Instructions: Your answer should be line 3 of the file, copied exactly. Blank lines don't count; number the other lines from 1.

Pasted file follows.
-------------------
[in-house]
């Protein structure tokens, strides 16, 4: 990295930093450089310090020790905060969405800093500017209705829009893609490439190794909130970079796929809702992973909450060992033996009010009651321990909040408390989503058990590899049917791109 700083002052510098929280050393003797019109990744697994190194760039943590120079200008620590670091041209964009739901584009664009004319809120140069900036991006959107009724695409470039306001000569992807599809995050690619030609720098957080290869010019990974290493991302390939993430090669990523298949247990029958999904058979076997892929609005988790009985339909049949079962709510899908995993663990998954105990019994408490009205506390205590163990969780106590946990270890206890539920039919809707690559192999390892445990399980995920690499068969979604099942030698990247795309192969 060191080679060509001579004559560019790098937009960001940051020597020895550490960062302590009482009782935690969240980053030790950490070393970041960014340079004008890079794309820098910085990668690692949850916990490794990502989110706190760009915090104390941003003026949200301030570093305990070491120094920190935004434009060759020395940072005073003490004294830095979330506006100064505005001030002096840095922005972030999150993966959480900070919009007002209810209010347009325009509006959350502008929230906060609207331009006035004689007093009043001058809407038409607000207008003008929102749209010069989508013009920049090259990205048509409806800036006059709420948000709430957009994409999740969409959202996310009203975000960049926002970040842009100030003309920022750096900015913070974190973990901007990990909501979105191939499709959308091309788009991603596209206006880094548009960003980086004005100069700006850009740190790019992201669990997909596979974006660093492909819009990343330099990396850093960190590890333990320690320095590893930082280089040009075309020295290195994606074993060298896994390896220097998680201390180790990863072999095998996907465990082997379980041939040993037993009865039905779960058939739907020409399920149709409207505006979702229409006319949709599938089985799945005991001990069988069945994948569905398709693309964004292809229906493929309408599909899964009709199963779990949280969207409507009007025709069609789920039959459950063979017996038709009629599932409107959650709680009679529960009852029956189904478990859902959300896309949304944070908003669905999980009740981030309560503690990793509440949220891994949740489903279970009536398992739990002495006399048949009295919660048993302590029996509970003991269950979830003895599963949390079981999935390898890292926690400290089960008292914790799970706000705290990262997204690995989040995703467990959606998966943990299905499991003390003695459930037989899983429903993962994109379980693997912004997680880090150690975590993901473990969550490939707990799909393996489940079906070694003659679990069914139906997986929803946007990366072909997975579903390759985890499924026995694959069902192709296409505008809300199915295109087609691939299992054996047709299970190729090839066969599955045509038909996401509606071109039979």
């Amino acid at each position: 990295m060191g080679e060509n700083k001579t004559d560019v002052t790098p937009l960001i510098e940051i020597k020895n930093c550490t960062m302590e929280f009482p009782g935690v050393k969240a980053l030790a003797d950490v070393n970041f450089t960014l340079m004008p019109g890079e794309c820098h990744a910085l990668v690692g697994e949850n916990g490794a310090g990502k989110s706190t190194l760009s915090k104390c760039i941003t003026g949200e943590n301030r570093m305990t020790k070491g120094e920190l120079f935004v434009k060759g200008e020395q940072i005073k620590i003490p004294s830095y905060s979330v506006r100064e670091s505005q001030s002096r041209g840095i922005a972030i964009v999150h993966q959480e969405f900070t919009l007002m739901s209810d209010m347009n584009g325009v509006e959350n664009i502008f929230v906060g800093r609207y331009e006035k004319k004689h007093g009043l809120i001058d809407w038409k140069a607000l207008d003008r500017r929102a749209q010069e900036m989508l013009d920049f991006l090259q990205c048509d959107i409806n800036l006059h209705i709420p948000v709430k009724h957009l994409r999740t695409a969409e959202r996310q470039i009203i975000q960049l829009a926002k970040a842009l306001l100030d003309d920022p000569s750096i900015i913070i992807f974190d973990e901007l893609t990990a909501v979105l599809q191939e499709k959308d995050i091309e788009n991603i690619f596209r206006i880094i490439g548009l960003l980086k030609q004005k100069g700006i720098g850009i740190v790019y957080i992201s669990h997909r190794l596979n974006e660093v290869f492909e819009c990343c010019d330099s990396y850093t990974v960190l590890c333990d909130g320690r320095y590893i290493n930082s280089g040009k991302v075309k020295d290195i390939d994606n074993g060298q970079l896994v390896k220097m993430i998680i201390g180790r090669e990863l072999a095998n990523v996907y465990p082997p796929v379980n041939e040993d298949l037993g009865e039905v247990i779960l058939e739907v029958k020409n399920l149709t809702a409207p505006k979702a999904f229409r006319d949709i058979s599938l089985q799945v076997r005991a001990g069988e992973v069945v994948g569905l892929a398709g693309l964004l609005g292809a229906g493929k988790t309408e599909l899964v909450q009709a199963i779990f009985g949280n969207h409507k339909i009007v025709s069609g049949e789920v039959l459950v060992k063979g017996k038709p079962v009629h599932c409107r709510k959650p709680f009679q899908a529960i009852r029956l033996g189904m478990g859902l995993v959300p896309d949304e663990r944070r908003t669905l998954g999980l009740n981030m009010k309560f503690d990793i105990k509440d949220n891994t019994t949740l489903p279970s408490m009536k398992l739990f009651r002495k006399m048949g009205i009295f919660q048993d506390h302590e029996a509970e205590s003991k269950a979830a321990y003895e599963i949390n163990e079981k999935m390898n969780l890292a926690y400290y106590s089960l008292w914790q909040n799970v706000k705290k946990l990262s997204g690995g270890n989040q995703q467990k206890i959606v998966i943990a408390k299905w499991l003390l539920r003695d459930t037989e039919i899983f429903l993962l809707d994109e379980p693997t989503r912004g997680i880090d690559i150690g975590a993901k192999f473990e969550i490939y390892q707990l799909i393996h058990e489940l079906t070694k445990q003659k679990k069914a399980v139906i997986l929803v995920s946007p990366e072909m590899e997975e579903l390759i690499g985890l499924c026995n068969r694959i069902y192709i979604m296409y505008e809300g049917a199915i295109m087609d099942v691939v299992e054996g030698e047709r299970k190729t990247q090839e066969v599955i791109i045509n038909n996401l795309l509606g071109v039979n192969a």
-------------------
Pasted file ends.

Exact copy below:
């Amino acid at each position: 990295m060191g080679e060509n700083k001579t004559d560019v002052t790098p937009l960001i510098e940051i020597k020895n930093c550490t960062m302590e929280f009482p009782g935690v050393k969240a980053l030790a003797d950490v070393n970041f450089t960014l340079m004008p019109g890079e794309c820098h990744a910085l990668v690692g697994e949850n916990g490794a310090g990502k989110s706190t190194l760009s915090k104390c760039i941003t003026g949200e943590n301030r570093m305990t020790k070491g120094e920190l120079f935004v434009k060759g200008e020395q940072i005073k620590i003490p004294s830095y905060s979330v506006r100064e670091s505005q001030s002096r041209g840095i922005a972030i964009v999150h993966q959480e969405f900070t919009l007002m739901s209810d209010m347009n584009g325009v509006e959350n664009i502008f929230v906060g800093r609207y331009e006035k004319k004689h007093g009043l809120i001058d809407w038409k140069a607000l207008d003008r500017r929102a749209q010069e900036m989508l013009d920049f991006l090259q990205c048509d959107i409806n800036l006059h209705i709420p948000v709430k009724h957009l994409r999740t695409a969409e959202r996310q470039i009203i975000q960049l829009a926002k970040a842009l306001l100030d003309d920022p000569s750096i900015i913070i992807f974190d973990e901007l893609t990990a909501v979105l599809q191939e499709k959308d995050i091309e788009n991603i690619f596209r206006i880094i490439g548009l960003l980086k030609q004005k100069g700006i720098g850009i740190v790019y957080i992201s669990h997909r190794l596979n974006e660093v290869f492909e819009c990343c010019d330099s990396y850093t990974v960190l590890c333990d909130g320690r320095y590893i290493n930082s280089g040009k991302v075309k020295d290195i390939d994606n074993g060298q970079l896994v390896k220097m993430i998680i201390g180790r090669e990863l072999a095998n990523v996907y465990p082997p796929v379980n041939e040993d298949l037993g009865e039905v247990i779960l058939e739907v029958k020409n399920l149709t809702a409207p505006k979702a999904f229409r006319d949709i058979s599938l089985q799945v076997r005991a001990g069988e992973v069945v994948g569905l892929a398709g693309l964004l609005g292809a229906g493929k988790t309408e599909l899964v909450q009709a199963i779990f009985g949280n969207h409507k339909i009007v025709s069609g049949e789920v039959l459950v060992k063979g017996k038709p079962v009629h599932c409107r709510k959650p709680f009679q899908a529960i009852r029956l033996g189904m478990g859902l995993v959300p896309d949304e663990r944070r908003t669905l998954g999980l009740n981030m009010k309560f503690d990793i105990k509440d949220n891994t019994t949740l489903p279970s408490m009536k398992l739990f009651r002495k006399m048949g009205i009295f919660q048993d506390h302590e029996a509970e205590s003991k269950a979830a321990y003895e599963i949390n163990e079981k999935m390898n969780l890292a926690y400290y106590s089960l008292w914790q909040n799970v706000k705290k946990l990262s997204g690995g270890n989040q995703q467990k206890i959606v998966i943990a408390k299905w499991l003390l539920r003695d459930t037989e039919i899983f429903l993962l809707d994109e379980p693997t989503r912004g997680i880090d690559i150690g975590a993901k192999f473990e969550i490939y390892q707990l799909i393996h058990e489940l079906t070694k445990q003659k679990k069914a399980v139906i997986l929803v995920s946007p990366e072909m590899e997975e579903l390759i690499g985890l499924c026995n068969r694959i069902y192709i979604m296409y505008e809300g049917a199915i295109m087609d099942v691939v299992e054996g030698e047709r299970k190729t990247q090839e066969v599955i791109i045509n038909n996401l795309l509606g071109v039979n192969a």